Although gambling is illegal in Japan, there is one game of chance that is perfectly above board and has dominated popular culture for decades.
Pachinko is a pinball-like game where players can win prizes instead of cash. The reason it remains legal is that the Japanese government deems it to be a game of pure amusement, despite the obvious element of chance involved.
How to Play Pachinko
A Pachinko machine resembles and functions quite similarly to a pinball machine. Instead of the horizontal layout of a pinball machine, however, Pachinko features an upright interface. To play the game, players must “rent” small steel balls from the pachinko parlour, which is where these machines are generally found.
The object of the game is to land these steel balls into the brass cups positioned on the interface. Players attempt to do this using a trigger to launch the balls into play. At first, the ball goes through a spin track, before losing momentum and dropping into an area containing a number of brass cups and pins. The ball bounces off the pins and lands either in a cup – a win – or the catcher at the bottom of the machine – a loss.
The Origins of Pachinko
Although Pachinko’s exact birthplace has yet to be determined, there is no doubt that it is an old Japanese favourite. One theory is that Pachinko stems from a 1900s children’s pastime called “The Corinth Game” (inspired by America’s “Corinthian Game”). Another view suggests that Pachinko is descended from Japanese billiards (Billard Japonais). Whatever the case, the first documented instances of Pachinko being played in its modern form as a game for adults were in Nagoya, in the Aichi Prefecture, in the 1930s.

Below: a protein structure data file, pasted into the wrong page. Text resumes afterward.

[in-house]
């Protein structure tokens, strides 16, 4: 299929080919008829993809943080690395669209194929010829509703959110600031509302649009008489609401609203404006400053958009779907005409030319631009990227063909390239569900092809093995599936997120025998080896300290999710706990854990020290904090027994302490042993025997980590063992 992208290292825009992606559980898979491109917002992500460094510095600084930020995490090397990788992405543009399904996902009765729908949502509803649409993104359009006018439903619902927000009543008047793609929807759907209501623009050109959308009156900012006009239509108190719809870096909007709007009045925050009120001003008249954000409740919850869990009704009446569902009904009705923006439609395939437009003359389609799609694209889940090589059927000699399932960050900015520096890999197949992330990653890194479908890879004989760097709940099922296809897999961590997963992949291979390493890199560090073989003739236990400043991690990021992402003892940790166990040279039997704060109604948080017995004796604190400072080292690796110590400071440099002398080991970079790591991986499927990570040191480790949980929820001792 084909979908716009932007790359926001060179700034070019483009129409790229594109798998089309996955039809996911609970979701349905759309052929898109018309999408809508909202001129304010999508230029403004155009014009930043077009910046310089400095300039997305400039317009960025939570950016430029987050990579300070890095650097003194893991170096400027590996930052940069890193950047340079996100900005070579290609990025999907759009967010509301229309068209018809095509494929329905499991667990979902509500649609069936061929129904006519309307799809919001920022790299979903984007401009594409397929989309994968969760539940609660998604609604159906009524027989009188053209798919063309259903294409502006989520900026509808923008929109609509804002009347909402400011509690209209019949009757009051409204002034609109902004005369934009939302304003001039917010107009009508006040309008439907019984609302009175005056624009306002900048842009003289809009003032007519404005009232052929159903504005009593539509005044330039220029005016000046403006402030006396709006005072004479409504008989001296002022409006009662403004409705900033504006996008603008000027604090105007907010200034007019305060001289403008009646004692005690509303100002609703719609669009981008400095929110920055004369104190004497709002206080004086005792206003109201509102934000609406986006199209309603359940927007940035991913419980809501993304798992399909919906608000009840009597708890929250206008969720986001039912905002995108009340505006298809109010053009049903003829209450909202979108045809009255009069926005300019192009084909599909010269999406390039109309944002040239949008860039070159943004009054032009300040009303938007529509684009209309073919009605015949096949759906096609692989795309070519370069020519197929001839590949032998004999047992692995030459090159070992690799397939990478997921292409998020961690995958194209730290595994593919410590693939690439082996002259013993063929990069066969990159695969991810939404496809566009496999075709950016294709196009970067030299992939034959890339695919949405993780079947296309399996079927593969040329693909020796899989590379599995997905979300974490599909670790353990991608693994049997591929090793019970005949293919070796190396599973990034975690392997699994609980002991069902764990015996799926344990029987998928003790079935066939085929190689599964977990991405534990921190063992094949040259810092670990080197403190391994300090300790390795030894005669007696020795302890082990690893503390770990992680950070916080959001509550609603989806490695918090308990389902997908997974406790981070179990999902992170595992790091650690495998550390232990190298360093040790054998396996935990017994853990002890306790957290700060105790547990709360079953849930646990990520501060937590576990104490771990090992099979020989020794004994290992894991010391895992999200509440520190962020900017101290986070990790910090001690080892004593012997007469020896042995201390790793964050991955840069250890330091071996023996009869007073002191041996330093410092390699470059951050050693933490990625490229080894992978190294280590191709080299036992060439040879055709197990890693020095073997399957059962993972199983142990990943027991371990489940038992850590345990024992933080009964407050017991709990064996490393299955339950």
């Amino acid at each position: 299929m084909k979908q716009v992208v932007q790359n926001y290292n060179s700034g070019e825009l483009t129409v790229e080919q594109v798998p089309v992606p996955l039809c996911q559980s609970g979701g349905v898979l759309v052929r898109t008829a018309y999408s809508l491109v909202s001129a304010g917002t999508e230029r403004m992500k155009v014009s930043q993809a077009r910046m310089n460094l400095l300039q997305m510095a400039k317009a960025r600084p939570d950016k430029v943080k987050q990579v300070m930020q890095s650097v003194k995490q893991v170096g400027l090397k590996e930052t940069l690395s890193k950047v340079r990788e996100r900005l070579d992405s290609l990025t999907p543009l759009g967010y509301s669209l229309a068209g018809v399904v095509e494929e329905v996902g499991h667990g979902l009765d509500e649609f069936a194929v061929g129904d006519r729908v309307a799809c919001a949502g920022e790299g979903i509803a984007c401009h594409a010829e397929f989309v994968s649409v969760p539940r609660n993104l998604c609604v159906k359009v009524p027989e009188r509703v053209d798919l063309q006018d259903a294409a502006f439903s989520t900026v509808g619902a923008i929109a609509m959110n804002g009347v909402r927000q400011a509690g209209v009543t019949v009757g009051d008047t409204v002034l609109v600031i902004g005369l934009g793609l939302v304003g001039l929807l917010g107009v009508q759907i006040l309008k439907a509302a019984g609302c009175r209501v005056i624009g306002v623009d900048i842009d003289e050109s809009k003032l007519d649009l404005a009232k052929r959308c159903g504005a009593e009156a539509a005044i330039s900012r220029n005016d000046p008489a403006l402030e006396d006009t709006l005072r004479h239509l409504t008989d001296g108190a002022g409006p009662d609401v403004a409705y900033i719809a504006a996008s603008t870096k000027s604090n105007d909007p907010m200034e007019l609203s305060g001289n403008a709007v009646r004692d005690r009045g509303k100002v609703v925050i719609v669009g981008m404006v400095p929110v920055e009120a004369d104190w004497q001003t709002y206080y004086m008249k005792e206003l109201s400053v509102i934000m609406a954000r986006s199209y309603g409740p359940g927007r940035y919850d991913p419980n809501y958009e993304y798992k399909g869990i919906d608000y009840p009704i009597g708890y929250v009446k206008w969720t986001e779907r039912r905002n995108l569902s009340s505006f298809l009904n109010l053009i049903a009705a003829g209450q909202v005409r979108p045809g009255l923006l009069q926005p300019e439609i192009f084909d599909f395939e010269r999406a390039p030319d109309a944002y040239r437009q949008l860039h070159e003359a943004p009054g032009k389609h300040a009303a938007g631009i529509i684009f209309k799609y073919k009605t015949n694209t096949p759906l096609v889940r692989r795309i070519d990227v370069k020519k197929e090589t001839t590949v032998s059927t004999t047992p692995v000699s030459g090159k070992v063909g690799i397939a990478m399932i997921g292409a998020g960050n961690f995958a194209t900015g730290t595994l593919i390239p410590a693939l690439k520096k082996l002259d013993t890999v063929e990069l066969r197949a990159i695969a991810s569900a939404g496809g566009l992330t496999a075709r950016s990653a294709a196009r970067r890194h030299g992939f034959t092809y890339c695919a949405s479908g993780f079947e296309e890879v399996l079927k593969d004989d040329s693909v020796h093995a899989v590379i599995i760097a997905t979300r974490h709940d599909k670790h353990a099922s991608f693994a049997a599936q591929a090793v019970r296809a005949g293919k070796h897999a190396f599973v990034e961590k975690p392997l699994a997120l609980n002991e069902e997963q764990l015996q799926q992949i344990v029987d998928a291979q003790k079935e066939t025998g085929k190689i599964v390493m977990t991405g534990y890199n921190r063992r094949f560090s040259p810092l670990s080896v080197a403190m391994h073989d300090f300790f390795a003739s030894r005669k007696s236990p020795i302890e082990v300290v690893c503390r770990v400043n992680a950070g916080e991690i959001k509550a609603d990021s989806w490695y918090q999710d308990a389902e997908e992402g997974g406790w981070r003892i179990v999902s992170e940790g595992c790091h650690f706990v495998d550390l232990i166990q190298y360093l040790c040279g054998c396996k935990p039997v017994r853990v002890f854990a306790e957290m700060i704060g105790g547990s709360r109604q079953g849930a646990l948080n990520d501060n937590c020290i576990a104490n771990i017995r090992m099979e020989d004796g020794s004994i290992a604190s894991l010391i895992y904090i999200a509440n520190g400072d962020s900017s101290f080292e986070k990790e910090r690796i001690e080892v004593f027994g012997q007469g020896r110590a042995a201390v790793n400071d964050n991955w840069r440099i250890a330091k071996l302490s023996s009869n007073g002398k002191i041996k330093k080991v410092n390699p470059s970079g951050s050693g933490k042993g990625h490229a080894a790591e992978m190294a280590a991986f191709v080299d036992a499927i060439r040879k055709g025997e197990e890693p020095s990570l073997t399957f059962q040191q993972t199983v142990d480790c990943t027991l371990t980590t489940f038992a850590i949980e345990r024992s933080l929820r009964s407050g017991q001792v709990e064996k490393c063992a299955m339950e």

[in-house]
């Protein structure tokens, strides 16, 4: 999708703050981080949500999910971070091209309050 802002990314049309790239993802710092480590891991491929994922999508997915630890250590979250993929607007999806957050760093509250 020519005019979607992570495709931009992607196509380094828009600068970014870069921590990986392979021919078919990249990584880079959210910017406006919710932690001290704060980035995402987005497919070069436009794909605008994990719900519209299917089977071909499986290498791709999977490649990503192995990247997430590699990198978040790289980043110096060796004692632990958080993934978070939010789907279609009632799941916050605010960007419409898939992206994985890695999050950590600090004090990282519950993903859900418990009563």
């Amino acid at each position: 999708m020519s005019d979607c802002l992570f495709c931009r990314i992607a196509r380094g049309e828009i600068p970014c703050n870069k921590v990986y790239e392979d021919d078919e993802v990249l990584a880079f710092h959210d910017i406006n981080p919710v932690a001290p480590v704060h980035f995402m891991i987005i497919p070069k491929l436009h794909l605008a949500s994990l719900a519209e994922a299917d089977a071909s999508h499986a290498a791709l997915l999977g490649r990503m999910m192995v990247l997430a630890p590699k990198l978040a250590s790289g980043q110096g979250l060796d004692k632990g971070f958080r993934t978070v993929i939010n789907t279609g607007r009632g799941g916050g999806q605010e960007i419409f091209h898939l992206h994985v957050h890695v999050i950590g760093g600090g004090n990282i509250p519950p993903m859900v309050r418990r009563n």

Although pachinko parlours were closed down during World War Two, they quickly rose back to popularity after the ended and have remained a firm favourite ever since. Pachinko machines were mechanically driven until the 1980s, when they were converted into the modern electronic form that you’ll find in Pachinko parlours today.
Narrowly Skirting the Law
Like western gaming arcades, Japanese Pachinko parlours offer game tokens or other prizes – like electronic gadgets, luxury accessories, stationery, and even cigarettes and alcohol – instead of cash winnings. This is how they narrowly skirt the issue of gambling being illegal in that country.
The fact that this is a mere technicality becomes glaringly obvious if you wander down the street from any Pachinko parlour in Japan and discover that there are stores that exchange these prizes for cash. However, the Japanese government’s stance on Pachinko seems to be based less on the technicalities of the game and more on how much revenue it generates – a staggering ¥23.3 trillion (US$209 billion) annually. In 2016, there were 2.82 million operational Pachinko machines in Japan.
A prime example of authorities looking the other way occurred in 2005, when an investigation into players using counterfeit coins in a Kanagawa Pachinko parlour revealed that the casino was operating an illegal Pachinko exchange. The exchange was ignored by the police whilst the counterfeiters were actively pursued and prosecuted.
Pachinko’s Changing Fortunes
With recent legislative changes and more in the works, the dormant gambling industry in Japan seems poised to come back to life in the not-too-distant future. Undoubtedly, this will have significant implications for the game of Pachinko and the parlours that offer it.
At first, it may seem that the legalisation of gambling in Japan would only help the Pachinko industry, since prizes will become larger and greater revenue will be generated. However, is Pachinko popular solely by virtue of its own merits or is its star status based on the fact that it currently has no competition?
If the latter proves to be the case, then the introduction of slot machines, table games, betting and other gambling pursuits may just knock Pachinko’s pedestal right out from under it.